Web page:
More of the Italian Coast

21:32 Alyson Tart 0 Comments

When we were researching for our trip to Cinque Terre, we decided to get off the much beaten footpaths between Rio Maggiore and Monterosso to see what else was to be found in the area.  While those are the most famous, we knew there had to be finds that at least could give us more great gelato.  So after the good workout the first few days, we decided to spend the last few days of the vacation finding our sea legs on the ferries.

San Fruttuoso was our first stop; we had heard about it as a recommendation from a friend, saw pictures and quickly decided we had to go. As we got there early, the beach was much less crowded, so we settled down with a book for the girls and the guys braved the cold waters to do a swim. We all joined in after getting toasty and decided there was no better way to quench a thirst from the Italian sun than wine.  

 

The setting was unreal, as it seems as if the beach is only accessible from the water (although in reality can also be reached by a really good hike). With pebbles and sand up to the old arch entries, the old church seems as if it's sunk into the sand with the beach claiming it as its own, nature over man. As you force yourself into the cold waters and look back to the beach, the views are stunning as the beach contrasts to the blue water. There are only a few restaurants and chair salesmen on the beach giving it a less touristy feel, although the illusion quickly becomes shattered later in the day as ferries boat in more and more people to the tiny beach.

 
Around lunchtime, we escaped the crowds to head over to Portofino, famous for the rich (and famous) inhabitants. You can tell as you slowly pull into the boat filled harbour that the inhabitants aren't your run of the mill fishermen, as we saw yacht after yacht docked.  We wandered the city some and settled for a lunchtime pizza, and wine of course.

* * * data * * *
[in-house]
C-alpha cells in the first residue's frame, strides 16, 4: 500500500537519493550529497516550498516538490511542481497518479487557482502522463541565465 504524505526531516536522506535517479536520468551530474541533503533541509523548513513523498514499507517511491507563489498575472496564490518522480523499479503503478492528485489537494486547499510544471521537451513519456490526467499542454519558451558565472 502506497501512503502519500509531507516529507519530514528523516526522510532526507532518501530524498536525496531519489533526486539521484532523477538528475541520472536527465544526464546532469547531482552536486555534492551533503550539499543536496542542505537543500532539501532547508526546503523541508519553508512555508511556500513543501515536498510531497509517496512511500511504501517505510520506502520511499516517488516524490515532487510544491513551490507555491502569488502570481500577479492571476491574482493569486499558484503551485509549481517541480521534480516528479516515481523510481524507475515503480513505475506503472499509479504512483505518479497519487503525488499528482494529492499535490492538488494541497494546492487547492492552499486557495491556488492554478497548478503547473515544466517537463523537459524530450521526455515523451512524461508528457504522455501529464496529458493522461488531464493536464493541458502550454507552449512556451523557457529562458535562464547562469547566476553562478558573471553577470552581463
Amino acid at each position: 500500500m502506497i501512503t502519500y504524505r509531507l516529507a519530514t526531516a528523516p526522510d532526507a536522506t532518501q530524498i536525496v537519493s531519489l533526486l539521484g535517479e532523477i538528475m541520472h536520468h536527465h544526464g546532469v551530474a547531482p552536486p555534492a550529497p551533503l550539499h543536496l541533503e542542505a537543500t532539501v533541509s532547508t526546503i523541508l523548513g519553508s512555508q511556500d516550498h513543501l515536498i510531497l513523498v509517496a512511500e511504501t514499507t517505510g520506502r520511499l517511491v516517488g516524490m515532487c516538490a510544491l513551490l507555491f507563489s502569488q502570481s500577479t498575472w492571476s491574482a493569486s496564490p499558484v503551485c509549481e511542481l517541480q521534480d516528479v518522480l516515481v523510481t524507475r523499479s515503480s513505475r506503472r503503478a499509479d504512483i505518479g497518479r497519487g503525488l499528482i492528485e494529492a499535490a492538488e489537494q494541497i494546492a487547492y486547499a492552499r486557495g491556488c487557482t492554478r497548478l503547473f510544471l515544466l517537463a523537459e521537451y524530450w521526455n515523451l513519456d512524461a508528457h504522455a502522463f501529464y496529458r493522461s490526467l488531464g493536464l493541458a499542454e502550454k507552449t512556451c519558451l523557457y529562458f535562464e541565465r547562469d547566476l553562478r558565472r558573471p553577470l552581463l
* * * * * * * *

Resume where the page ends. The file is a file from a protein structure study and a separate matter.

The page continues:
On our last day, we headed in the other direction to Portovenere. This was most like the towns of Cinque Terre, perhaps why they were named UNESCO World Heritage sites in the same year. We wandered around the gardens and down to the St. Peter's Church on the lookout point where the new build dates back to the 13th century.

 
Nearby is Byron's Point where poet Lord Byron drew inspiration and swam in the caves along the shore towards La Spezia. Story goes that he used to swim out in these waters to visit his fellow poet Shelley who lived in a town across the way. With the rocks rising out of such pristine, blue waters, I can see where they both could get inspiration from.

 
After climbing to the top of the island, we decided instead of visiting the castle to spend the rest of our final afternoon in Italy enjoying my two favourite things, the food and the sea. So a bit of shopping for things to take home (including delicious, fresh pesto), we found some pizza and gelato on the seashore and soaked up the last of Italy, or at least the last bit for this trip.

 

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